As for the finish of the screen, nothing new in the sun. Its material is strong enough so that it has not been scratched in the week and I have been using it, but as it almost always happens, it is a real magnet for fingerprints. It is not the dirtiest screen I have seen, but it does assure us to have our finger marks marked within a few minutes of using it.

The colors that it achieves are clear and sharp, and the automatic brightness adjustment is well balanced so that we do not leave our eyes because it is too light or too dark. When we lower the brightness to the minimum it is enough to be able to read without problems, and raising it to the maximum allows us to interact with it in any condition.

And with any condition I include the exteriors. Contrary to what I have come across in the past with other input ranges, the K5 offers good visibility when in direct light on particularly sunny days. It is not that it looks perfect, that is almost impossible, but it is enough to be able to use it without problems.

Its excellent viewing angles are also very positively surprising. Turning the mobile up and down and sideways maintains perfect visibility, and you have to play at looking at it from the upper corners so that it resents. A very good news therefore for those who like to show photos and videos to their friends.

VibeUI does not convince, but it is expendable

Although several months have passed since the release of Android 6.0 Marshmallow, we already know how fragmentation works on Android. For this reason, as expected, this Lenovo K5 comes equipped with the Android 5.1.1 Lollipop operating system, an outdated operating system but which is still a standard in the releases of the lower ranges.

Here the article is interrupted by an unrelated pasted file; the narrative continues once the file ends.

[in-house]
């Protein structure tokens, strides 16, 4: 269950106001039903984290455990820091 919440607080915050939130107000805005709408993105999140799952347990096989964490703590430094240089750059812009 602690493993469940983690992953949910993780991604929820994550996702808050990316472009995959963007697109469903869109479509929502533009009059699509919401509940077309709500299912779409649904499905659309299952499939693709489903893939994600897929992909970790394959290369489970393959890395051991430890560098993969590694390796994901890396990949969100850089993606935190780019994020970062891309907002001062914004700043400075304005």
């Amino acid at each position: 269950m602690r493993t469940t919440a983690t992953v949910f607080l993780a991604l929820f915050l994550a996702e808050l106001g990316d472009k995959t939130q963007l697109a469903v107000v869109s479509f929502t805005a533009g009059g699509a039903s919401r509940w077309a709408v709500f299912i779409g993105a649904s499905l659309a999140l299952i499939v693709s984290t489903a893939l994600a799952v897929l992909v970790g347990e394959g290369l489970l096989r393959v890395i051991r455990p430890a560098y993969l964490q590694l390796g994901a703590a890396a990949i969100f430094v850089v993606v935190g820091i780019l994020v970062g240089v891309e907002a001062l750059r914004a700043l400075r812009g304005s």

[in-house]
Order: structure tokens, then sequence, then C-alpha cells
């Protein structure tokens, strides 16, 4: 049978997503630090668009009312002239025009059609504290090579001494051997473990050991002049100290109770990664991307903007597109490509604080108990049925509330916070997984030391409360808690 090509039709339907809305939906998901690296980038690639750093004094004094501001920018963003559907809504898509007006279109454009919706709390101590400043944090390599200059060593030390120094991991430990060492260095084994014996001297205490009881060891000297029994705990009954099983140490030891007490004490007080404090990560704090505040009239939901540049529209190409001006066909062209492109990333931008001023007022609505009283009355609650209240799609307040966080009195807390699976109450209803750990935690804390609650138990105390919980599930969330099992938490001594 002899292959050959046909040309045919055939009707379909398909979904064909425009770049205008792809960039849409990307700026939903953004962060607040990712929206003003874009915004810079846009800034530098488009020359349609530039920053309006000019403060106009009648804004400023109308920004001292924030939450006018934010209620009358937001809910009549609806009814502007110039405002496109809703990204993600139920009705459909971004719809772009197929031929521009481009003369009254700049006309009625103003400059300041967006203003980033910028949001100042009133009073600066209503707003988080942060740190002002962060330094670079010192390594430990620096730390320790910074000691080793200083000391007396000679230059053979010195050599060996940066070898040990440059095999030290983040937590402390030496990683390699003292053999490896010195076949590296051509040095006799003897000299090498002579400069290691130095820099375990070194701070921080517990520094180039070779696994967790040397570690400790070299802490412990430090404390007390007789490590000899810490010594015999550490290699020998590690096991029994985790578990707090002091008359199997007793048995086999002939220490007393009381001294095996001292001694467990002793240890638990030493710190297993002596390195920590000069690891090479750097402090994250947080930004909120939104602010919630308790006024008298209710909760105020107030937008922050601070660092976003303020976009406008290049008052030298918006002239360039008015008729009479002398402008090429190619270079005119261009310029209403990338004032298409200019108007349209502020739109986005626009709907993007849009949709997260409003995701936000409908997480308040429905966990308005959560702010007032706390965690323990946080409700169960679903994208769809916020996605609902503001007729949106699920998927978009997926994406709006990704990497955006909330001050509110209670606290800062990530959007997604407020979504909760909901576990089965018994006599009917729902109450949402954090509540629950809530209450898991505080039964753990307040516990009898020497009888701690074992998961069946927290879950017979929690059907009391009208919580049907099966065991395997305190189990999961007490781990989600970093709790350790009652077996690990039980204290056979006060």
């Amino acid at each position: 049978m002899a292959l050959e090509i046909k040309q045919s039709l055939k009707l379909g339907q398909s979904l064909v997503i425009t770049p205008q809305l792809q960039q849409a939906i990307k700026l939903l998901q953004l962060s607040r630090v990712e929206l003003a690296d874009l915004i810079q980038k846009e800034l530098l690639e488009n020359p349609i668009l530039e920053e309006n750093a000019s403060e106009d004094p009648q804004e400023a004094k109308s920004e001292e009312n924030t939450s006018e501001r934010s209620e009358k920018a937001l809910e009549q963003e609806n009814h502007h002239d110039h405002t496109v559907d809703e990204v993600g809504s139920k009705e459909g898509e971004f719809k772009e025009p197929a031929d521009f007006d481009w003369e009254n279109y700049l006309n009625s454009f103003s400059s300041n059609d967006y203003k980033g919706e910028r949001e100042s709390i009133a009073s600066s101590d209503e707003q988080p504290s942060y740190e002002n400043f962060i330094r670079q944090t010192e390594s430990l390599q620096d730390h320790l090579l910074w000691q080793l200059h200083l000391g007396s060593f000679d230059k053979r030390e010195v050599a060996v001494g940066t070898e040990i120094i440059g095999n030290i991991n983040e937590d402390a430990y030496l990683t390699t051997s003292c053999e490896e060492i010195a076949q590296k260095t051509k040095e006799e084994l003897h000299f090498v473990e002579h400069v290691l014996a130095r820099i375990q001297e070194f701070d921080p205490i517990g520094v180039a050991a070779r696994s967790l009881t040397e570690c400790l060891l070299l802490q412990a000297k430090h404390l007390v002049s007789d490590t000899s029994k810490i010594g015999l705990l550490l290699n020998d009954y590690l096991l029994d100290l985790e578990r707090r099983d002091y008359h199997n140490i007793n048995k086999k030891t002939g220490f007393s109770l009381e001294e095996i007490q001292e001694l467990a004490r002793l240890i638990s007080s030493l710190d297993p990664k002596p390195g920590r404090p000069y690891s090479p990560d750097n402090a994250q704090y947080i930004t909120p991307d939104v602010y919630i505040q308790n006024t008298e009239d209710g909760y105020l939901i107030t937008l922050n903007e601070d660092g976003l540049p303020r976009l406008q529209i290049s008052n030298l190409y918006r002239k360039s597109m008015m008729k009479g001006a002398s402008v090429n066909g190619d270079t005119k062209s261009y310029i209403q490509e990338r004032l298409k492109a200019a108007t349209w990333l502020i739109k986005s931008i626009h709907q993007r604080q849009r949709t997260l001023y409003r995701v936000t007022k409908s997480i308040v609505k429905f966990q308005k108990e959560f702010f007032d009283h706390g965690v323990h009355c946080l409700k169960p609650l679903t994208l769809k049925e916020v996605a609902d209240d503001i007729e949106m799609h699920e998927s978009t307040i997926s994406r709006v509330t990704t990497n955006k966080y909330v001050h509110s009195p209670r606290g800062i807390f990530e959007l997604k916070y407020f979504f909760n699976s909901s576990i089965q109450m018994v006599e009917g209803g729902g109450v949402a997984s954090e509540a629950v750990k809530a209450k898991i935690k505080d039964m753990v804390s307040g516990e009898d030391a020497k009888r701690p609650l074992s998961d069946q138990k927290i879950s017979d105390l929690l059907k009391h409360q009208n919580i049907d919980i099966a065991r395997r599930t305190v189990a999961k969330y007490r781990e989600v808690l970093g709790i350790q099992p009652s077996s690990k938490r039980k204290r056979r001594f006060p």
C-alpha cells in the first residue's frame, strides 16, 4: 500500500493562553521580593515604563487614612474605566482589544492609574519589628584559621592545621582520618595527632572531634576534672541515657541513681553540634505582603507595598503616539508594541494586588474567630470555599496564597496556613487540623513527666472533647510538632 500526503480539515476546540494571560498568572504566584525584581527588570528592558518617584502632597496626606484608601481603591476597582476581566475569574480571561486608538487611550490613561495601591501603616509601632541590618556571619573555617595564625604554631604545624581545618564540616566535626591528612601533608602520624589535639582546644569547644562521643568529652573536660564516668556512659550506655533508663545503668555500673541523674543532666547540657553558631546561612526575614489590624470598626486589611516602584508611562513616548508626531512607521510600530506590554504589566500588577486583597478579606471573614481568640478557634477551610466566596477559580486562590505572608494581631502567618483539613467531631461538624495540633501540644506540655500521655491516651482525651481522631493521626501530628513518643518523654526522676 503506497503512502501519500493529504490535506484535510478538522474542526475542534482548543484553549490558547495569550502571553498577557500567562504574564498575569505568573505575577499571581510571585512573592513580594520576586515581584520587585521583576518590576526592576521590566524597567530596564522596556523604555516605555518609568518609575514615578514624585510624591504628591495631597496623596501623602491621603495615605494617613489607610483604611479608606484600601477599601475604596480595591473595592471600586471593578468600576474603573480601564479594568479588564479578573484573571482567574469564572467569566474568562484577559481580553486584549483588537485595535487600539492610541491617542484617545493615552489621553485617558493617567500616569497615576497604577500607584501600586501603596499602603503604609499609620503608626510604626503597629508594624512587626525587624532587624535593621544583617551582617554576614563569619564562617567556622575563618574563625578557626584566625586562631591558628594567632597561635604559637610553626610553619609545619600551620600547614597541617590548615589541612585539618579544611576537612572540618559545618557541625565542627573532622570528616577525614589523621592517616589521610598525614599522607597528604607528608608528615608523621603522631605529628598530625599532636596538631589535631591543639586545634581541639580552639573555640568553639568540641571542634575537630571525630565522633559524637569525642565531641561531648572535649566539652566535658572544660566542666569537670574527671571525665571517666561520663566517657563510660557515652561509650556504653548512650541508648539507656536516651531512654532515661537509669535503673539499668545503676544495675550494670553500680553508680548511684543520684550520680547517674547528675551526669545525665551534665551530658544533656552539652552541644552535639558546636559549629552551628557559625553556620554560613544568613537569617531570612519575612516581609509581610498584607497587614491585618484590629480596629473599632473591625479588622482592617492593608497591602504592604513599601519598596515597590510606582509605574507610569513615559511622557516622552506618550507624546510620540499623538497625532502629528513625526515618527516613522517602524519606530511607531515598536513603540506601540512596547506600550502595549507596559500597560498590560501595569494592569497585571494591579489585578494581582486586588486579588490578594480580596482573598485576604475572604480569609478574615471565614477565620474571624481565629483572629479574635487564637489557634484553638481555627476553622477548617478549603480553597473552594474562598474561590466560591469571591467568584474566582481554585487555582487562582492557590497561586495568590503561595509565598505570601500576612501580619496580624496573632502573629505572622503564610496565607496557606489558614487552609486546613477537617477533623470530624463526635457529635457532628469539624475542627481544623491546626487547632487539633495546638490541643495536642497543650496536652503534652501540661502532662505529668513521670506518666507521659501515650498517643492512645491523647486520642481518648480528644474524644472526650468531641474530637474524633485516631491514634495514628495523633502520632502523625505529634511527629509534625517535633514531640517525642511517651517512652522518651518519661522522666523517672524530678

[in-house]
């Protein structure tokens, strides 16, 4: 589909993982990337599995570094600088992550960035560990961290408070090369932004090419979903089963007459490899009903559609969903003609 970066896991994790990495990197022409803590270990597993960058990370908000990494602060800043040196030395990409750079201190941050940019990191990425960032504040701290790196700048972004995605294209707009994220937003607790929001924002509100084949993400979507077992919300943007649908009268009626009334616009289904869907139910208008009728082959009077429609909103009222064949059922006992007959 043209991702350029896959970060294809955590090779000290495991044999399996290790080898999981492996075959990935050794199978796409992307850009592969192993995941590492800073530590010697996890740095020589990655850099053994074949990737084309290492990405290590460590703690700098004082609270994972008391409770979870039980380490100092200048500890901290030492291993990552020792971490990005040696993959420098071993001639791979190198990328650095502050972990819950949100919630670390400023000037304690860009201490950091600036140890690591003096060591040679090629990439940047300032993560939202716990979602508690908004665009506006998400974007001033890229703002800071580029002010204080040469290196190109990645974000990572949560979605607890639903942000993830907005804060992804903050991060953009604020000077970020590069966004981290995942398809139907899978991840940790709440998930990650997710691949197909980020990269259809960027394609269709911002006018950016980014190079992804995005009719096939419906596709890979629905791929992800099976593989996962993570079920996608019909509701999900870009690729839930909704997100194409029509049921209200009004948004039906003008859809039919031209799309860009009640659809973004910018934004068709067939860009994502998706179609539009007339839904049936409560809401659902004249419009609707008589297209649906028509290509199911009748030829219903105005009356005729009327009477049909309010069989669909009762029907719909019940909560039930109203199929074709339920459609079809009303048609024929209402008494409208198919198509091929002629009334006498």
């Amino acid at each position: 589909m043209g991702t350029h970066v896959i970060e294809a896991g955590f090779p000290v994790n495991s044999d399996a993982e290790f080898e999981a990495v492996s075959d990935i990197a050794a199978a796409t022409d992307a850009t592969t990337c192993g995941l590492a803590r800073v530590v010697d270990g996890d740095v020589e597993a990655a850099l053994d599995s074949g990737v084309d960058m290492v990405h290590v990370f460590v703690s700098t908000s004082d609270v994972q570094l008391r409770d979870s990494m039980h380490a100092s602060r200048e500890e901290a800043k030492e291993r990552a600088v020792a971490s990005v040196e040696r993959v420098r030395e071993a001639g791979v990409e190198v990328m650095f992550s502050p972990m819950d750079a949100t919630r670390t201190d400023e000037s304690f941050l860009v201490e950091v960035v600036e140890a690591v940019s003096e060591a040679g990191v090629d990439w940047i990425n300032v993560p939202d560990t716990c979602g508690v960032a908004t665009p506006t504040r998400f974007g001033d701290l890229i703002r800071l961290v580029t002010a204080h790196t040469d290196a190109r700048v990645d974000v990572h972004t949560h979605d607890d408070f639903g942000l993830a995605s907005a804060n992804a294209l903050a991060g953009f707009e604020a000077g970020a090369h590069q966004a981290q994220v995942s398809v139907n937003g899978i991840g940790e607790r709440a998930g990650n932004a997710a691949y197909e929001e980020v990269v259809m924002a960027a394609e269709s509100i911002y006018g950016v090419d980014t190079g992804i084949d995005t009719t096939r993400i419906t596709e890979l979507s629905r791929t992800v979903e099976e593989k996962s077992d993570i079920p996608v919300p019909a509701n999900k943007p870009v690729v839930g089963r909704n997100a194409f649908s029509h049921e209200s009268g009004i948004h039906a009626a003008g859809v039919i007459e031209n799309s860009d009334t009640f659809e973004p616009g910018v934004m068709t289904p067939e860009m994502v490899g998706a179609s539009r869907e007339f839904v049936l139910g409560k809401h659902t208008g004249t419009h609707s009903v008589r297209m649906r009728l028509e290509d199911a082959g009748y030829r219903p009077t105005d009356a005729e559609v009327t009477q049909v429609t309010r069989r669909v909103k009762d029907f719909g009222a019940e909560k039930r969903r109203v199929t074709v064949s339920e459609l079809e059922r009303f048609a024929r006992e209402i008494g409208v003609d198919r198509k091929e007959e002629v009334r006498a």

Lenovo has decided to decorate Android with its VibeUI personalization layer, which for my taste is one of the great defects of the device. It does not have an application drawer (some will give you the same, but I need it), and some of the core apps move around when updating instead of staying where we left them, especially the SIM services one.

It's also a bit disconcerting to me that the capacitive button on the Android square doesn't show running applications, but the same menu that appears when you touch and hold the screen instead of showing. To access this menu you have to keep the button pressed, which is a little less intuitive than if they had left it as it was.

But there is a positive part that makes you forgive your defects, and that is that it gives us the option to remove the customization layer to keep Android bareback. Just press the square or press and hold the wallpaper and give preferences to find an option Default launcher in which we can choose the layer we want.

Otherwise, there are not many new features in the Android options, except perhaps the addition of being able to program the device's on or off times. It is a good idea that we have already seen in other sites, but it does not stop showing when we have to enter the PIN so that the mobile is finished starting.

Includes a Dolby Atmos app to manage sound settings

As for the pre-installed applications, Lenovo has included some useful ones such as Dolby Atmos to manage sound settings, one of themes to completely change its appearance, and the classic coreo apps for mail, music and video. It also has Google's repertoire, since there are so many, at least they have all been placed in a folder.

There is also the classic manufacturer's own application, Lenovo Companion in this case, with FAQs, hardware tests, forums and warranty. Finally, it offers SHAREit and SYNCit to synchronize and share our content, two expendable applications that we will hardly use if we already have accounts and use other cloud storage services.

Good performance if we are not demanding